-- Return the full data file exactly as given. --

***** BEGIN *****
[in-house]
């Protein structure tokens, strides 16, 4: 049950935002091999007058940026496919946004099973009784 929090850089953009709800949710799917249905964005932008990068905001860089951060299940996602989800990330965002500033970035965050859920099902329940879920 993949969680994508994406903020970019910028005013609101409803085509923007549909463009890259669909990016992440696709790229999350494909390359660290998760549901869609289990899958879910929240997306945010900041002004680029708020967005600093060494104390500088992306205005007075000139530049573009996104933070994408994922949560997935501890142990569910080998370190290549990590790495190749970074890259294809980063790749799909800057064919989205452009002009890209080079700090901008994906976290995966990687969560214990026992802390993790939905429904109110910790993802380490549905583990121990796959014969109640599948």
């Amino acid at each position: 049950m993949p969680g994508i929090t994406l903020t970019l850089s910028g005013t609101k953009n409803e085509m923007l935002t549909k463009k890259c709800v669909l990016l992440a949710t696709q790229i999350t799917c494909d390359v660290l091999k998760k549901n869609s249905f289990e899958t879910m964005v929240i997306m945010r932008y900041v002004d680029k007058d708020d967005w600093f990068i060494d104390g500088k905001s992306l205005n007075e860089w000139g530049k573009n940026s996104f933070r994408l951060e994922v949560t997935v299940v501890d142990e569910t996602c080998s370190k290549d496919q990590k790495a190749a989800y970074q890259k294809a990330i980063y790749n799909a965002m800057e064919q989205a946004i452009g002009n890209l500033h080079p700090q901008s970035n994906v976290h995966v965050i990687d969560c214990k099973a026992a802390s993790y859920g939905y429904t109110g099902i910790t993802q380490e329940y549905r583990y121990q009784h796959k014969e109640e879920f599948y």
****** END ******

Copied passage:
[in-house]
């Protein structure tokens, strides 16, 4: 049950935002091999007058940026496919946004099973009784 929090850089953009709800949710799917249905964005932008990068905001860089951060299940996602989800990330965002500033970035965050859920099902329940879920 993949969680994508994406903020970019910028005013609101409803085509923007549909463009890259669909990016992440696709790229999350494909390359660290998760549901869609289990899958879910929240997306945010900041002004680029708020967005600093060494104390500088992306205005007075000139530049573009996104933070994408994922949560997935501890142990569910080998370190290549990590790495190749970074890259294809980063790749799909800057064919989205452009002009890209080079700090901008994906976290995966990687969560214990026992802390993790939905429904109110910790993802380490549905583990121990796959014969109640599948």
């Amino acid at each position: 049950m993949p969680g994508i929090t994406l903020t970019l850089s910028g005013t609101k953009n409803e085509m923007l935002t549909k463009k890259c709800v669909l990016l992440a949710t696709q790229i999350t799917c494909d390359v660290l091999k998760k549901n869609s249905f289990e899958t879910m964005v929240i997306m945010r932008y900041v002004d680029k007058d708020d967005w600093f990068i060494d104390g500088k905001s992306l205005n007075e860089w000139g530049k573009n940026s996104f933070r994408l951060e994922v949560t997935v299940v501890d142990e569910t996602c080998s370190k290549d496919q990590k790495a190749a989800y970074q890259k294809a990330i980063y790749n799909a965002m800057e064919q989205a946004i452009g002009n890209l500033h080079p700090q901008s970035n994906v976290h995966v965050i990687d969560c214990k099973a026992a802390s993790y859920g939905y429904t109110g099902i910790t993802q380490e329940y549905r583990y121990q009784h796959k014969e109640e879920f599948y």